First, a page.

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By Andrew Woodhouse

Tree is not a four-letter word. A tree is a living thing and contributes to our healthy urban environment.

So locals in Kings Cross are surprised and shocked to learn that the City of Sydney Council is intending to demolish what appears to be a perfectly healthy tree without adequate justification.

It has stapled a Tree Removal Notice to a tree in Fitzroy Gardens, Kings Cross about 10 metres north-east of the El-Alamein fountain. Unusually, according to council’s phone service staff, no council reference number appears on the notice, making it difficult to trace and log progress, a convenient truth.

Acre negundo, its botanical name, is a well-known and well-loved species.

Scientific research shows it is a type of fast-growing box tree with golden autumnal leaves, reaching up to 35 metres and is now naturalised on the Australian continent.

So why must this tree be euthanised, read chain-sawed? Expensive works will involve  demolition, ground excavation, trunk, limb and root removal, wood pulping and tile replacement.

All this combined constitutes “major works”.

This noble, silent sentinel is also home to a bird’s nest whose entrance is in its trunk. Why are fauna being evicted from their home just prior to Christmas?

Council’s notice claims the tree is “over-mature”.

This is not a scientific or aborists’ term. It is a meaningless, nebulous piece of word play. And it could apply to you – or me.

So will council kill us off too?

It’s analogous to saying: “You’re over 55 now. Time to go, permanently.”

This tree is not senescent. It is not dead or dying.

It enjoys abundant new growth and is flourishing. It is not dropping bark or limbs.

It is not a public safety hazard. Its sprouts new shoots. There is no evidence of internal or external fungal disease or tree rot. It is not leaning dangerously.

No complaints have been lodged about this tree.

And provides much-need shade in Summer. Council’s own website notes that “a lush urban canopy is important for Sydney and provides benefits beyond visual pleasure. Trees  or improve our air quality through photosynthesis [and] play a crucial role in reducing the urban heat island effect …  when temperatures stay warmer longer due to a concentration of heat absorbent surfaces, such as roads … This matters for people living in the inner city, as temperatures continue to rise.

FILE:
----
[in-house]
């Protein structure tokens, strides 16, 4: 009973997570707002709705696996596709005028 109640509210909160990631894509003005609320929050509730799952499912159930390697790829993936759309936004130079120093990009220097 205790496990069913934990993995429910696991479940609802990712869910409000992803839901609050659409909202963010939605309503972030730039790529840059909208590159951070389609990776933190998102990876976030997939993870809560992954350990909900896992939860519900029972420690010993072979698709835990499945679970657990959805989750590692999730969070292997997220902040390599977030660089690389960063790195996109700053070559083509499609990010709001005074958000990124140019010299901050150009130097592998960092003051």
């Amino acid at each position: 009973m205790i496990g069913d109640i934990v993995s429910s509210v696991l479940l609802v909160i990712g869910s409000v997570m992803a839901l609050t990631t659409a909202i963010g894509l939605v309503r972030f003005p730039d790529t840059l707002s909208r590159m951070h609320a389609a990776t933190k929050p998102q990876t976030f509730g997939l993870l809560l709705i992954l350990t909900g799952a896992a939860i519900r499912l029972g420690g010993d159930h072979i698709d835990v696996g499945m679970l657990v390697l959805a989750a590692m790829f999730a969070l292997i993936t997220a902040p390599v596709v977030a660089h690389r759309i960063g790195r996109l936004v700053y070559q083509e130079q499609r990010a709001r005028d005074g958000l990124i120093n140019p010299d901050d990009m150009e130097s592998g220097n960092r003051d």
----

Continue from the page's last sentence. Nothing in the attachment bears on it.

Trees also filter toxins from the first flush of stormwater run-off after rainfall and keep the soil porous, allowing stormwater absorption rather than draining into the harbour. And most would agree that they would rather watch branches moving in the breeze outside their window than many human-built structures.

In just 12 months, one mature tree can absorb 3,400 litres of stormwater, filter 27kg of pollutants from the air and provide a cooling effect equivalent to running ten air-conditioners continuously.”

Hooray for that. Locals are “rooting” for trees and their tree roots.

At Sydney Council’s recent, well-attended community survey for its hypothetical 2050 plan, Clover Moore told us that residents said parks and gardens and trees were must-haves to maintain and increase their liveability. So why go against the people’s wishes now?

And Acre negundo is an integral component of its heritage-listed Fitzroy Gardens, Kings Cross.

The much-cherished Fitzroy Gardens Park has social, aesthetic, rarity, representative and associative heritage significance. Council’s recommended Plan of Management states that:

“A Heritage Assessment and Heritage Impact Statement, or a Conservation Management Plan, should be prepared for the park prior to any major works being undertaken. …

An Interpretation Strategy be developed”.

But council has refuses to provide these documents so far justifying pulping this precious tree.

It refuses to say what might replace this tree, only that this issue will be decided later behind closed doors. Another sap-dripping, bark and limb-dropping gum tree?

And just recently, other trees in Macleay Street have also been demolished, creating a history and modus operandi of green canopy removal.

Locals are now rallying to save this tree and are lodging a petition.

They say they want the tree saved, the bird’s nest retained, no work without a published, Heritage Impact Statement, a fauna impact report, an independent arborist’s report and council’s Interpretive Strategy.

It has been suggested that the tree contractor proposing the removal is also the one who will be paid, using our rates, to remove it. This suggestion is unconfirmed but would create an obvious prima-facie conflict of interest. The contractor generates their income by recommending tree removal, a circular saw approach to work creation.

Council must ensure that any company suggests or promoting tree removal is not directly or indirectly paid to remove any tree.

To sign the Save Our Trees petition go the Kings Cross Community Centre, a non-profit, community-based organisation: 50-58 Macleay Street, Potts Point NSW 2011. Their office is at the end of the arcade next to Maggie’s Restaurant on the left of Fitzroy Gardens, Potts Point.

The Centre’s opening hours are 10am to 4pm, Monday to Friday. Phone 9357 2164.